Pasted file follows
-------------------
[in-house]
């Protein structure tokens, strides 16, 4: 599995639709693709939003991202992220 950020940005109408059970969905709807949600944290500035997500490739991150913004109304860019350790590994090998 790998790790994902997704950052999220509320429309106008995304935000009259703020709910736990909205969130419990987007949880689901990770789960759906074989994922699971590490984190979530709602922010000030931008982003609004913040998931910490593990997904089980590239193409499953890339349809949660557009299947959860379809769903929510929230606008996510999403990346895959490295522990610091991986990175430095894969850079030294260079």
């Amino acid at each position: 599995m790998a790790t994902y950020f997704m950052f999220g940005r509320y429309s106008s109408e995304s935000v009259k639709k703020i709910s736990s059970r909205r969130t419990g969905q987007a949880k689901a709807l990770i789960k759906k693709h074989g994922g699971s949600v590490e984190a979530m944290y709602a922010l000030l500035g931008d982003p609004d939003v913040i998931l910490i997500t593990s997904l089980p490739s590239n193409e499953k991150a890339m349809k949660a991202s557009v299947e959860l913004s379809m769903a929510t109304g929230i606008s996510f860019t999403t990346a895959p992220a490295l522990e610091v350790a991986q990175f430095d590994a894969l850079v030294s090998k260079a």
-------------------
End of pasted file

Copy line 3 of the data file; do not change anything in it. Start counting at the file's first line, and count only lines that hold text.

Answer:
């Amino acid at each position: 599995m790998a790790t994902y950020f997704m950052f999220g940005r509320y429309s106008s109408e995304s935000v009259k639709k703020i709910s736990s059970r909205r969130t419990g969905q987007a949880k689901a709807l990770i789960k759906k693709h074989g994922g699971s949600v590490e984190a979530m944290y709602a922010l000030l500035g931008d982003p609004d939003v913040i998931l910490i997500t593990s997904l089980p490739s590239n193409e499953k991150a890339m349809k949660a991202s557009v299947e959860l913004s379809m769903a929510t109304g929230i606008s996510f860019t999403t990346a895959p992220a490295l522990e610091v350790a991986q990175f430095d590994a894969l850079v030294s090998k260079a």